D

espite all the tassel jewelry in 2015, style in Twenty-Sixteen will be much about tassels, too. Truthfully, trends typically don’t have a two-to-three year life span—but this is one that will.

Certainly, for spring/summer, top clothing brands have been near-manic about holding onto their fringe–those shredded edges were everywhere on the runways, here and abroad, on accessories as well as dresses, tops, and jackets.

In jewelry, while at first you may sort of feel you’ve seen this fringe before (in antique, vintage, or estate), for the most part, next season’s modern fringe-y jewels are really fresh. One characteristic I’m seeing a lot with “new fringe” pieces is the varying of tassel lengths, and many zigzag. Silhouetting in this way seems to add a kind of edginess. Another au courant element, for sure, is the use of fringe for hot jewelry fashion categories, for example, ear climbers and cuffs.

Without a doubt, one of my favorite fresh takes on tassels is coming from jewelry designer, Mabel Chong, who clusters together multi-metal strands—gold, sterling, and oxidized silver—and sort of dribbles them over Tahitians in her classic-meets-contemporary necklaces, earrings, and bracelets.

Advertisement

I hope the design community keeps up its creativity with fringe—much in the way the best-of-the-best are able to regularly show us a hoop earring unlike any we’ve seen before. So, you can be sure of another thing: I’ll be watching the threads . . .

 

{igallery id=6731|cid=1537|pid=1|type=category|children=0|addlinks=0|tags=|limit=0}

 

For daily news, blogs and tips jewelers need, subscribe to our email bulletins here.

/* * * CONFIGURATION VARIABLES: EDIT BEFORE PASTING INTO YOUR WEBPAGE * * */
var disqus_shortname = ‘instoremag’; // required: replace example with your forum shortname

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var dsq = document.createElement(‘script’); dsq.type = ‘text/javascript’; dsq.async = true;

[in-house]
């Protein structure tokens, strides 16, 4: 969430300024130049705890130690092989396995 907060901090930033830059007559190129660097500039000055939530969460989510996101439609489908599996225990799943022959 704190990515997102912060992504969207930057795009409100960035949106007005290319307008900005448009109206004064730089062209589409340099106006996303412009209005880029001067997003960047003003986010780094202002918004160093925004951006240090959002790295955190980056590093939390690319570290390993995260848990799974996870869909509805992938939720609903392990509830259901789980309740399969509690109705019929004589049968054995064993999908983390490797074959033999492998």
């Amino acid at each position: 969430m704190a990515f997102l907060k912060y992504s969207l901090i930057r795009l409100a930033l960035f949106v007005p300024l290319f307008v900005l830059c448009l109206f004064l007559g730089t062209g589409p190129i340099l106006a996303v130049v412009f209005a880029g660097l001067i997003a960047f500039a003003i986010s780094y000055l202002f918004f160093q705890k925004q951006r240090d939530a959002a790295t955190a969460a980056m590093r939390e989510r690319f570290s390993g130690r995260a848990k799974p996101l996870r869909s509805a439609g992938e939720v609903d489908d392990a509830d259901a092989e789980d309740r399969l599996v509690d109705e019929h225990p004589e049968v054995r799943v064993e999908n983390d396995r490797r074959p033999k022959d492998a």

dsq.src = ‘http://’ + disqus_shortname + ‘.disqus.com/embed.js’;
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})();

Please enable JavaScript to view the comments powered by Disqus.
blog comments powered by Disqus

Continue Reading
Advertisement

SPONSORED VIDEO

Wilkerson Testimonials

Retirement Made Easy with Wilkerson

The store was a landmark in Topeka, Kansas, but after 80 years in business, it was time for Briman’s Leading Jewelers to close up shop. Third generation jeweler and owner Rob Briman says the decision wasn’t easy, but the sale that followed was — all thanks to Wilkerson. Briman had decided a year prior to the summer 2020 sale that he wanted to retire. With a pandemic in full force, he had plenty of questions and concerns. “We had no real way to know if we were going to be successful or have a failure on our hands,” says Briman. “We didn’t know what to expect.” But with Wilkerson in charge, the experience was “fantastic” and now there’s plenty of time for relaxing and enjoying a more secure retirement. “I would recommend Wilkerson to any retailer considering a going-out-of-business sale,” says Briman. “They’ll help you reach your financial goal. Our experience was a tremendous success.”